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Global manufacturing leaders are rethinking current supply chains. As trans-oceanic shipping backs up and supply shortages rise in Asia, reliance on China is making less and less business sense. However, while other locations seem promising alternatives, supply chain relocation is no simple feat.
Manufacturing dependence on Chinese supply chains now goes back decades. Many companies have substantial assets tied up in China. Relocating this equipment, intellectual property, supplier network, and production capacity is a very complex and challenging issue. Nevertheless, many companies are embracing the challenges, and relocating to Mexico and other offshore destinations.
Manufacturing in China has been lucrative since the 90s. And so much so, that US and global producers have committed nearly all of their eggs to this basket. Now, however, over-reliance on Chinese suppliers is proving to be their downfall.
While things have been changing for several years, the past two years have sent a clear signal that the time to reconsider the supplier mix is here. Currently, shipments from China are severely backlogged. Containers are in short supply, and the ports simply cannot handle the volume of trade with China. Unfortunately, this is no temporary glitch. The US in particular has come to realize we’re in the midst of a full-fledged supply-chain crisis.
But other factors are driving the need for supply chain diversification away from China. The Asian country is also the world’s largest carbon emitter, burning through coal at entirely unsustainable rates. In spite of access to huge energy reserves, China’s economic machine is sputtering as a result of persistent power shortages that make it increasingly difficult to depend on them for consistent results.
Other shortages have been plaguing China, too, contributing to an effective breakdown as the leading supply chain destination. The country’s labor shortage appears to be a long-term problem, since the working-age population peaked in 2011. As their working class dwindles, the labor problem is exacerbated by COVID-19 restrictions, which make it more difficult for migrant workers and workers without the proper papers to find employment.
Ports are also locked down frequently for mass testing and the fear of outbreaks. Recently, the Port of Ningbo was shut down over a single case – shutting down the world’s 3rd busiest port in the middle of a supply chain crisis.
We have written before on the many reasons companies are choosing to move to Mexico. The Latin American country offers many advantages over China. In brief, some of these include:
Supply chain relocation may be an easy decision for some, especially in light of Mexico’s advantages. But effectively accomplishing this can be very challenging. Mexico, however, comes with its own set of complexities.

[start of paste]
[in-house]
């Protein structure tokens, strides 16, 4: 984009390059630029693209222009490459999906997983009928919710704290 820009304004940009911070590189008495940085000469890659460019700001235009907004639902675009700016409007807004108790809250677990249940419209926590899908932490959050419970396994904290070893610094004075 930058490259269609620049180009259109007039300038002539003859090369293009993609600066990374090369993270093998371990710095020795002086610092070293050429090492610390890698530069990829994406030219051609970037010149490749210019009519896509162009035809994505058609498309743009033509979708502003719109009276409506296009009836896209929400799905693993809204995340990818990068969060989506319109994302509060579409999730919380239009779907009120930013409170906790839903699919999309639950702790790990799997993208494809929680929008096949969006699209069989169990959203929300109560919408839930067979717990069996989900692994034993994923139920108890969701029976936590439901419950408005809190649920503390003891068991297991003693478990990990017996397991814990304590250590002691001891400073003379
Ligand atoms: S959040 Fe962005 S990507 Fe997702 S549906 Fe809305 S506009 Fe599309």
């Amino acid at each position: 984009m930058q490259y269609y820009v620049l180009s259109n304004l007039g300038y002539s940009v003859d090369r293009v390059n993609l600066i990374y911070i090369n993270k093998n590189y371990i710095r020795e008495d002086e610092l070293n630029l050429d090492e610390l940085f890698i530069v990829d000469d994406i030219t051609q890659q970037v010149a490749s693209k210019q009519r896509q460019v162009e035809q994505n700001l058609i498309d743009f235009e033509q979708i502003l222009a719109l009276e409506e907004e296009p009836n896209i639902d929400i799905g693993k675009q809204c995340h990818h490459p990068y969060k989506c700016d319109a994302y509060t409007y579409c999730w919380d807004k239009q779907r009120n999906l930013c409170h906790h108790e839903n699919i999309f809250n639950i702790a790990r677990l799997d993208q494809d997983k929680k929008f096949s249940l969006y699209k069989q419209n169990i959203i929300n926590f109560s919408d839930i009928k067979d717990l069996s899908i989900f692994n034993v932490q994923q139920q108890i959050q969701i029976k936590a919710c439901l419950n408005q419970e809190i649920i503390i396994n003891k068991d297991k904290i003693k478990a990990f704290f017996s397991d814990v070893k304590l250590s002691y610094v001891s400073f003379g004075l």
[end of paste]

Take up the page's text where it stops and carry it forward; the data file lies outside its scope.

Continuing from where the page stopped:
China and Mexico are very different countries, and this is especially noticeable in their economic and manufacturing systems. US manufacturers accustomed to a certain way of doing business in China cannot expect to simply move these systems to Mexico and carry on as before. Certain challenges must be met and complexities sorted through for success in supply chain relocation to Mexico.
For example, China typically provides turn-key solutions for finished goods. Vertical integration is the standard model there, and contract manufacturing is usually quite simple for foreign companies. As a result, most US companies that use Chinese manufacturing no longer have the engineering and design expertise to handle product design and step-by-step operations.
But in Mexico, the focus is on intermediate goods. Success in Mexican manufacturing typically involves a high level of cooperation and co-creation. This means providing plans and specifications and help in the design phase.
Chinese companies believe they own the proprietary drawings, schematics, materials specifications, and even the tooling for a finished product. Therefore, relocating a specific product to another country will require inputs that the US company may not have access to.
Likewise, Chinese rules for capital transfer can be quite challenging. Many who choose to relocate out of China find it next to impossible to take their equipment with them. Outsourcing may mean the need to acquire new machines and equipment – or partnering with another company making the same or similar product to share the burden.
In regards to raw materials, China’s scale of volume is much higher than in Mexico. As such, raw materials sourced elsewhere may not be as competitively prices. Additionally, there must be a focus on value engineering to reduce the costs of over engineering.
A key way to reduce the impact of these challenges is partnering with another manufacturer making the same product to share the cost of contract manufacturing. Or take advantage of embedded supplier networks and shared economies of scale by entering Mexico under a shelter service. But understand that overcoming decades of reliance on China will not come easily or quickly. There will be challenges to overcome, requiring creative ways of re-thinking the manufacturing process.